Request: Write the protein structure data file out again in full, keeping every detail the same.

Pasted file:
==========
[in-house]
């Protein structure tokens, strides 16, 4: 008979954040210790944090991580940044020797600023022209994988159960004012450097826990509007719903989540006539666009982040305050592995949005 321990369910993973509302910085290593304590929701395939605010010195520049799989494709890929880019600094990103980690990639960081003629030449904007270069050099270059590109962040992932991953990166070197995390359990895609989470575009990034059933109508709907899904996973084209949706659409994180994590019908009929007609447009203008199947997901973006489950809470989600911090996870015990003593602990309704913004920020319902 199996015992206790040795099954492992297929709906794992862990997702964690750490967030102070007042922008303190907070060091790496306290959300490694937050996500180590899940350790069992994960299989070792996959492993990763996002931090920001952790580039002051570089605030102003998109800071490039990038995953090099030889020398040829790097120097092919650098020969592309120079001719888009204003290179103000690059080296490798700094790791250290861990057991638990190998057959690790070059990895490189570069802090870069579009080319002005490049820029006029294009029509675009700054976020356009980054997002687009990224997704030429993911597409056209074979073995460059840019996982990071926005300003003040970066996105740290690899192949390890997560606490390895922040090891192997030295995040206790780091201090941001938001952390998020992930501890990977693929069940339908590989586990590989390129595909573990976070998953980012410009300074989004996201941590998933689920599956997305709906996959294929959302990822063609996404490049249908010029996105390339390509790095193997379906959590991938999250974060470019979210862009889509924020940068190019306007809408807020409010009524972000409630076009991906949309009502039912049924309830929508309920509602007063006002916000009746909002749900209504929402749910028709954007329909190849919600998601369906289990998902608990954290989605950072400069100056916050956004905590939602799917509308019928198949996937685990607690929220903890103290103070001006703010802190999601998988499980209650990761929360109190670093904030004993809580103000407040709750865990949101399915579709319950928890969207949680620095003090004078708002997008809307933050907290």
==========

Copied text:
[in-house]
């Protein structure tokens, strides 16, 4: 008979954040210790944090991580940044020797600023022209994988159960004012450097826990509007719903989540006539666009982040305050592995949005 321990369910993973509302910085290593304590929701395939605010010195520049799989494709890929880019600094990103980690990639960081003629030449904007270069050099270059590109962040992932991953990166070197995390359990895609989470575009990034059933109508709907899904996973084209949706659409994180994590019908009929007609447009203008199947997901973006489950809470989600911090996870015990003593602990309704913004920020319902 199996015992206790040795099954492992297929709906794992862990997702964690750490967030102070007042922008303190907070060091790496306290959300490694937050996500180590899940350790069992994960299989070792996959492993990763996002931090920001952790580039002051570089605030102003998109800071490039990038995953090099030889020398040829790097120097092919650098020969592309120079001719888009204003290179103000690059080296490798700094790791250290861990057991638990190998057959690790070059990895490189570069802090870069579009080319002005490049820029006029294009029509675009700054976020356009980054997002687009990224997704030429993911597409056209074979073995460059840019996982990071926005300003003040970066996105740290690899192949390890997560606490390895922040090891192997030295995040206790780091201090941001938001952390998020992930501890990977693929069940339908590989586990590989390129595909573990976070998953980012410009300074989004996201941590998933689920599956997305709906996959294929959302990822063609996404490049249908010029996105390339390509790095193997379906959590991938999250974060470019979210862009889509924020940068190019306007809408807020409010009524972000409630076009991906949309009502039912049924309830929508309920509602007063006002916000009746909002749900209504929402749910028709954007329909190849919600998601369906289990998902608990954290989605950072400069100056916050956004905590939602799917509308019928198949996937685990607690929220903890103290103070001006703010802190999601998988499980209650990761929360109190670093904030004993809580103000407040709750865990949101399915579709319950928890969207949680620095003090004078708002997008809307933050907290």